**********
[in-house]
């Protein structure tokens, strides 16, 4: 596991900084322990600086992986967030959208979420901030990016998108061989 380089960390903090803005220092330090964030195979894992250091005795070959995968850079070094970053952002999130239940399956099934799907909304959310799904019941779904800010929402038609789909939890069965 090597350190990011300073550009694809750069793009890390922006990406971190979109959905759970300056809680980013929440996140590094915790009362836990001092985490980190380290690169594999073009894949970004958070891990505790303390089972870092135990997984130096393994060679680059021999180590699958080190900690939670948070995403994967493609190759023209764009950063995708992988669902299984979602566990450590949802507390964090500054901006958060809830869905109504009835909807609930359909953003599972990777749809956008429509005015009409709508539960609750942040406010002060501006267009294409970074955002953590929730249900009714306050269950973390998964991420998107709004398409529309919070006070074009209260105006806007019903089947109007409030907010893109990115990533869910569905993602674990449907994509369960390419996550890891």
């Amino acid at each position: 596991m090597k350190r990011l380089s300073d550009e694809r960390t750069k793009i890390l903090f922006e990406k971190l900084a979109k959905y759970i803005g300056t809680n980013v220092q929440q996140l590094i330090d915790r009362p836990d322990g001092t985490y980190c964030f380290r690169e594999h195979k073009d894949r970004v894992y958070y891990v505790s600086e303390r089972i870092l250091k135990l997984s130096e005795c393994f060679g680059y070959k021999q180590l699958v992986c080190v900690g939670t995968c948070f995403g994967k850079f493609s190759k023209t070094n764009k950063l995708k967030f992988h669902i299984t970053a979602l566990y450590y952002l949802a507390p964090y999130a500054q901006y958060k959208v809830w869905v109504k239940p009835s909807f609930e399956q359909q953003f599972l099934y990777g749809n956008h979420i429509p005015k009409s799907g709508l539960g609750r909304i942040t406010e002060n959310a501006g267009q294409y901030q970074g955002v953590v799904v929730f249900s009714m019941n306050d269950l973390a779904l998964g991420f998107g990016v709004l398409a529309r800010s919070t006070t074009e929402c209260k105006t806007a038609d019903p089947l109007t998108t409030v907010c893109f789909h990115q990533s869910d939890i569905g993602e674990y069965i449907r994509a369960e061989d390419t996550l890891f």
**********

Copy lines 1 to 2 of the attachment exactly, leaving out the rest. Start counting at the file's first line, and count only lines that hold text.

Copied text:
[in-house]
């Protein structure tokens, strides 16, 4: 596991900084322990600086992986967030959208979420901030990016998108061989 380089960390903090803005220092330090964030195979894992250091005795070959995968850079070094970053952002999130239940399956099934799907909304959310799904019941779904800010929402038609789909939890069965 090597350190990011300073550009694809750069793009890390922006990406971190979109959905759970300056809680980013929440996140590094915790009362836990001092985490980190380290690169594999073009894949970004958070891990505790303390089972870092135990997984130096393994060679680059021999180590699958080190900690939670948070995403994967493609190759023209764009950063995708992988669902299984979602566990450590949802507390964090500054901006958060809830869905109504009835909807609930359909953003599972990777749809956008429509005015009409709508539960609750942040406010002060501006267009294409970074955002953590929730249900009714306050269950973390998964991420998107709004398409529309919070006070074009209260105006806007019903089947109007409030907010893109990115990533869910569905993602674990449907994509369960390419996550890891």